Options, Futures and Other Derivatives, Volume 1

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Prentice Hall, 2003 - Business & Economics - 744 pages
6 Reviews
For undergraduate and graduate courses in Options and Futures, Financial Engineering, and Risk Management, typically found in business, finance, economics and mathematics departments. This fifth edition text represents how academia and real-world practice have come together with a common respect and focus of theory and practice. It provides a unifying approach to the valuation of all derivatives - not just futures and options. It assumes that the student has taken an introductory course in finance and an introductory course in probability and statistics. - NEW - New chapter on the use of futures for hedging. The use of futures for hedging was in Chapter 2 in the previous edition. - Covers this important area in more depth and makes the opening two chapters easier for readers to understand. - NEW - Expanded coverage of the LIBOR market model. The LIBOR market model has become progressively more important to derivatives analysts since it was first developed in 1997. - Allows instructors to cover it in their courses more than before. - NEW - New chapter on real options. Many reviewers requested a chapter on real options because this material is increasingly being taught to students in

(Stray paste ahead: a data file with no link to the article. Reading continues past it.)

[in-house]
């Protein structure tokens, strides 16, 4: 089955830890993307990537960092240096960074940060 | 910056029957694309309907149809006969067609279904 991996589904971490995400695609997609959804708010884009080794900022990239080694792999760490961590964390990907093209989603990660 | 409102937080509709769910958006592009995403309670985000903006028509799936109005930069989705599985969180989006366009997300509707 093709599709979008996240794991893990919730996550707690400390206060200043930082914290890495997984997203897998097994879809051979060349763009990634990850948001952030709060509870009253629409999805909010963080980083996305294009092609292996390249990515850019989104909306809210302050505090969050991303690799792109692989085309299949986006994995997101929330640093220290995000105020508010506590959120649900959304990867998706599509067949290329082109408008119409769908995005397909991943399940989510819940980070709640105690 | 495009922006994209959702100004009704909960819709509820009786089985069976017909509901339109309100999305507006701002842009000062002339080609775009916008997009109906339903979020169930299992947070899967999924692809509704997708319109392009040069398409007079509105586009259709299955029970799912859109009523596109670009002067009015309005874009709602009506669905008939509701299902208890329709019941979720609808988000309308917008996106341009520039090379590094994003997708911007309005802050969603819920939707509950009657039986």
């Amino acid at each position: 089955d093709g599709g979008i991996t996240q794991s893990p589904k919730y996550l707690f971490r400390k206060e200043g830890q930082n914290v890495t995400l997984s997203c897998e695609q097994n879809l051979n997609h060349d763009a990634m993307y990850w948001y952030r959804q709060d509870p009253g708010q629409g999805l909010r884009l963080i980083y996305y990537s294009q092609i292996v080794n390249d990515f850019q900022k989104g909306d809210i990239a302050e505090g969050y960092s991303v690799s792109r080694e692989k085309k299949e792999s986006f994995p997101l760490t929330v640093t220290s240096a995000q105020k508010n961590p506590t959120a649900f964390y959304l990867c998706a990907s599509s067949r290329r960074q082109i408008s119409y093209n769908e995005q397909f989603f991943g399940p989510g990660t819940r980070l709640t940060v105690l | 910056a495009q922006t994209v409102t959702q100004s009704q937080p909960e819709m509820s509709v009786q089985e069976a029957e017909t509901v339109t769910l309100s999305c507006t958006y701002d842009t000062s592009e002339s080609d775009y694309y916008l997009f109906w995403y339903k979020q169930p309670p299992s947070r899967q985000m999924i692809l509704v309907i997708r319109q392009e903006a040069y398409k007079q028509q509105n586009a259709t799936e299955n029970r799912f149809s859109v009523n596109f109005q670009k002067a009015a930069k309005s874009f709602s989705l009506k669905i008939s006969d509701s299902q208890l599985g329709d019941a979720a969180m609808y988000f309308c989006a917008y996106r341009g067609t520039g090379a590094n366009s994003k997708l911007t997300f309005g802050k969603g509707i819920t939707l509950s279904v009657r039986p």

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Review: Options, Futures and Other Derivatives

User Review  - D Zhutrade - Goodreads

It is a outstanding book for fundemental understandings of Derivatives. Read full review

Review: Options, Futures and Other Derivatives

User Review  - Liberty - Goodreads

I have no options in the future Read full review

About the author (2003)

John C. Hull is the noted author of such texts as Introduction to Futures and Options, Markets and Options, Futures, and Other Derivatives. In these books, and others, he explains in readable form concepts related to the Futures market, investing, and business. Largely aimed at students, Hull's books serve as an excellent introduction to the field or a valuable refresher to those already in the corporate world. John C. Hull has been a professor of finance and director of the Centre for Finance Studies at the University of Toronto in Canada. He received degrees from Cranfield University, Cambridge University, and Lancaster.

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